Will Win: Black Panther by Ludwig Göransson

Could Win: If Beale Street Could Talk by Nicholas Britell

Should Win: Black Panther by Ludwig Göransson

Should Have Been Nominated: First Man by Justin Hurwitz

 

Best Original Song

Will Win: “Shallow” from A Star is Born

Could Win: “All the Stars” from Black Panther

Should Win: “Shallow” from A Star is Born

Should Have Been Nominated: “Hearts Beat Loud” from Hearts Beat Loud

 

Best Visual Effects

Will Win: First Man

Could Win: Ready Player One

Should Win: First Man

Should Have Been Nominated: Mission: Impossible- Fallout

 

Best Cinematography

Will Win: Roma

Could Win: A Star is Born

Should Win: Roma

Should Have Been Nominated: Widows

 

Best Costume Design

Will Win: Black Panther

Could Win: The Favourite

Should Win: The Favourite

Should Have Been Nominated: Paddington 2

 

Best Makeup and Hairstyle

Will Win: Vice

Could Win: Border

Should Win: Vice

Should Have Been Nominated: Suspiria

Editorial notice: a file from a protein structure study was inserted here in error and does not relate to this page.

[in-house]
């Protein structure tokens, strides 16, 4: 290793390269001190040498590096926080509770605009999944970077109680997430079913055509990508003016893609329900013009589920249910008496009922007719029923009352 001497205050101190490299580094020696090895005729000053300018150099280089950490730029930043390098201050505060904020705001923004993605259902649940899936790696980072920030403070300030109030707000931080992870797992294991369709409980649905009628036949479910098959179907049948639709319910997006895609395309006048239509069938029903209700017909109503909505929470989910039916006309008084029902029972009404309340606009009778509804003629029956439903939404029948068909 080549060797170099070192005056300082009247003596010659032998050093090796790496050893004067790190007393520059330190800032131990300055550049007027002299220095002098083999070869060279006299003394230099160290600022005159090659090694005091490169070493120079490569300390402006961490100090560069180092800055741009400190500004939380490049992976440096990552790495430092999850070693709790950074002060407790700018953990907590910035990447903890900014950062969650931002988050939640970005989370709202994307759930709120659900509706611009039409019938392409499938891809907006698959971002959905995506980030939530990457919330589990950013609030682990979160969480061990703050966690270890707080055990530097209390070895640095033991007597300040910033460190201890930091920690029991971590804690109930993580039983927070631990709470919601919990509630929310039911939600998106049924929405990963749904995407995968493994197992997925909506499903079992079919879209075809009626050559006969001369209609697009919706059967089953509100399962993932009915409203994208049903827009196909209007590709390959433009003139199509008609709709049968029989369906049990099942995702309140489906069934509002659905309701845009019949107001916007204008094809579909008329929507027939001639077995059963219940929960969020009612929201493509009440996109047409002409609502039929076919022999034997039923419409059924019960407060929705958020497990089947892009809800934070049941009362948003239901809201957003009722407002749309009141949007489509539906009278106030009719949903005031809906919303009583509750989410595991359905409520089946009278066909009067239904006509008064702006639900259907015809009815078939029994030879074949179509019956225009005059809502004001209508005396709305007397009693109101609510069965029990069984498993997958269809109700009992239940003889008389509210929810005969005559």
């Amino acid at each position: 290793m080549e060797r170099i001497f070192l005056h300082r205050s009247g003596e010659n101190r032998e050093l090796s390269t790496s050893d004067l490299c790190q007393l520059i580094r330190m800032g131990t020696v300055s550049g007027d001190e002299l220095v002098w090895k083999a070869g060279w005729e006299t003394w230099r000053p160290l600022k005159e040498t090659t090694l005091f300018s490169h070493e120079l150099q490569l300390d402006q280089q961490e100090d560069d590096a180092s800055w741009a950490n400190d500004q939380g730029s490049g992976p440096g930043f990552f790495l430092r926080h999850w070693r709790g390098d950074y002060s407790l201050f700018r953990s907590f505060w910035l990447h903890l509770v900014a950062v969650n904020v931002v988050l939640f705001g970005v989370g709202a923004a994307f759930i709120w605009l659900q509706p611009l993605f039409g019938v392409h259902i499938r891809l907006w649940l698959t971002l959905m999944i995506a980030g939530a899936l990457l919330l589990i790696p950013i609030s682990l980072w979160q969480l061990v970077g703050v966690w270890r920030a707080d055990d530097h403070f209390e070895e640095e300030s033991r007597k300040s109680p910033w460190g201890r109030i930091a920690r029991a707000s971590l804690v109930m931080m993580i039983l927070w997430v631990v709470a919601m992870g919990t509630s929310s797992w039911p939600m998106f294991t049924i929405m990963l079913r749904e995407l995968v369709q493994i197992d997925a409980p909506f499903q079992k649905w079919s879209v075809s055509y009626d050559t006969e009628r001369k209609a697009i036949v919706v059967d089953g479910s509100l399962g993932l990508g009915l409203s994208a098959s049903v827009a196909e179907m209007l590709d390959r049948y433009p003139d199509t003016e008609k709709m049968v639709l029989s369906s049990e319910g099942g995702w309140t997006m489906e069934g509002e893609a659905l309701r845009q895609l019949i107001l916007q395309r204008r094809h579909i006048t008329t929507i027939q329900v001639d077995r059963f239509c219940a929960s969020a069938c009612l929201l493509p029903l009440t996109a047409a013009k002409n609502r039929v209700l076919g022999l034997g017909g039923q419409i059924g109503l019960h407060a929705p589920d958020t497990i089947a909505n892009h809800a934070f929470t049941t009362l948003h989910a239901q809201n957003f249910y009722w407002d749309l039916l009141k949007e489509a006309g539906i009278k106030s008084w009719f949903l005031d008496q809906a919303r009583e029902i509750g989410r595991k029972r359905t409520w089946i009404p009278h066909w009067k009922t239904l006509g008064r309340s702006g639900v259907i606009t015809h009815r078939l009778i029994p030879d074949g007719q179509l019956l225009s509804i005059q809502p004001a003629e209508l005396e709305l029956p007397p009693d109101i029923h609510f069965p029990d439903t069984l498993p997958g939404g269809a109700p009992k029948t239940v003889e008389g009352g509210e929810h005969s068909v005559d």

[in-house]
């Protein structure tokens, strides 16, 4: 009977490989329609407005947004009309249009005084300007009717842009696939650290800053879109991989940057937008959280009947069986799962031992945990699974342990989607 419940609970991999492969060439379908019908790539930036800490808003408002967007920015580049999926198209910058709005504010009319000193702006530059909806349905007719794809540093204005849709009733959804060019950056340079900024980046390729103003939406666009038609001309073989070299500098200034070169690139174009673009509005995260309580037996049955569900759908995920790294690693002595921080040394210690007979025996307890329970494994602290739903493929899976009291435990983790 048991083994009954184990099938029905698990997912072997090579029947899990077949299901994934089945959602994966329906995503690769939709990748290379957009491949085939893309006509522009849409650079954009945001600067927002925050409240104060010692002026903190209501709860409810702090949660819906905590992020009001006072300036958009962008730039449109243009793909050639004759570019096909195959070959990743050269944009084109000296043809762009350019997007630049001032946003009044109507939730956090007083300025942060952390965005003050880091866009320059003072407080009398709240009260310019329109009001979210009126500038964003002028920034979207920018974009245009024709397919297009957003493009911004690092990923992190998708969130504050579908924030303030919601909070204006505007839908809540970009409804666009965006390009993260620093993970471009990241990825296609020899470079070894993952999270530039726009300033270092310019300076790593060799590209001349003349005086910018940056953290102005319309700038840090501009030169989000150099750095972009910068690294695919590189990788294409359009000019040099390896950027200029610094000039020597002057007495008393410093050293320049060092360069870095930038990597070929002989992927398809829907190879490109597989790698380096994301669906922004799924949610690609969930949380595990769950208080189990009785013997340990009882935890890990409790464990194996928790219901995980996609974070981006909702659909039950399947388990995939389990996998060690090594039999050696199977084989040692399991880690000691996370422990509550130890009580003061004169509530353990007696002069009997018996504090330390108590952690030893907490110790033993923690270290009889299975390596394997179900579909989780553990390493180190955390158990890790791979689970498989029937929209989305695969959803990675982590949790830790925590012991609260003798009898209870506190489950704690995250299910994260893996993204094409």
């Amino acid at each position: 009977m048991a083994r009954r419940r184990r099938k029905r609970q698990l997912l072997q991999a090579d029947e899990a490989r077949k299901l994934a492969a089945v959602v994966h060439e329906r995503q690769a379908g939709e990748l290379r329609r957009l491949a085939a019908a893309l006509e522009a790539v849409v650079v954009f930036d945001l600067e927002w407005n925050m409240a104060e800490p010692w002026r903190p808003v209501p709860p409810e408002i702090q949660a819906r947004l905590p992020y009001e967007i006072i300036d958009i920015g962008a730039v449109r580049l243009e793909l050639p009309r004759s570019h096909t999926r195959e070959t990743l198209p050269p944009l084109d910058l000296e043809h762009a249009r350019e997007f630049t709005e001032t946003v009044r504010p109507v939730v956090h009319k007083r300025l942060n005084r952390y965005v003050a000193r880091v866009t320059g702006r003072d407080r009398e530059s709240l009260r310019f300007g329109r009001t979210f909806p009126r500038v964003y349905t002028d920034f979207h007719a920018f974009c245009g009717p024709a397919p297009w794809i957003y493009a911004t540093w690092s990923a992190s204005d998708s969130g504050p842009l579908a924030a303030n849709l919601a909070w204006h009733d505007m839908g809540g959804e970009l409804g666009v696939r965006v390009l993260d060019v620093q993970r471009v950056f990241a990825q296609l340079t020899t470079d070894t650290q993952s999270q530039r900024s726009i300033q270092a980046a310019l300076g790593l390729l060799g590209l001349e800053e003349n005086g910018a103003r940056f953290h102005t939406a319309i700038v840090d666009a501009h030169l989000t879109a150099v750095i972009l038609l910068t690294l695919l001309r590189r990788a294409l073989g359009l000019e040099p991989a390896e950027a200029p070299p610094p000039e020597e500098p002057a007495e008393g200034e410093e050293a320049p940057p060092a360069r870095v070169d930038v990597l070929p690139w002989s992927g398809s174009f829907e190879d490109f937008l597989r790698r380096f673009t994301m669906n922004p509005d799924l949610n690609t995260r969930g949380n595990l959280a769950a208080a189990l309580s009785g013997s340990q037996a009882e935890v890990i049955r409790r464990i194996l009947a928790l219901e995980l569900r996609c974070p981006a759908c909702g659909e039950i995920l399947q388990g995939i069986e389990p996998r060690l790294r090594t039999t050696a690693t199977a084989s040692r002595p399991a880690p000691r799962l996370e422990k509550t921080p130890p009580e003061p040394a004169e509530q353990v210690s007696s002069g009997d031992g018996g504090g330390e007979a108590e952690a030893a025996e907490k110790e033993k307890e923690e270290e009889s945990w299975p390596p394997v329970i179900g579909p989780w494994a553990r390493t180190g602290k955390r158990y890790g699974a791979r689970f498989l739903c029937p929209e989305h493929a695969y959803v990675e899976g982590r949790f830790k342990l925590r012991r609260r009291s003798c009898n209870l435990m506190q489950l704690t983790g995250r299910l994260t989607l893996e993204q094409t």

Best Production Design

 

Will Win: The Favourite

Could Win: Black Panther

Should Win: First Man

Should Have Been Nominated: Annihilation

 

Best Film Editing

Will Win: Vice

Could Win: Bohemian Rhapsody

Should Win: BlacKKKlansman

Should Have Been Nominated: Hereditary

 

Best Sound Mixing

Will Win: A Star is Born

Could Win: Bohemian Rhapsody

Should Win: Roma

Should Have Been Nominated: Mission: Impossible- Fallout

 

Best Sound Editing

Will Win: Roma

Could Win: A Quiet Place

Should Win: Roma

Should Have Been Nominated: Mission: Impossible- Fallout

 

Do you have thoughts or predictions of your own? What films do you think will, could, or should win in each category? What are some that you feel got snubbed by the Oscars? Be sure to leave a Comment on it below, and if you like what you see here, be sure to Like this post and Follow my Blog for similar film-centric content.

“Throne of Blood” Movie Review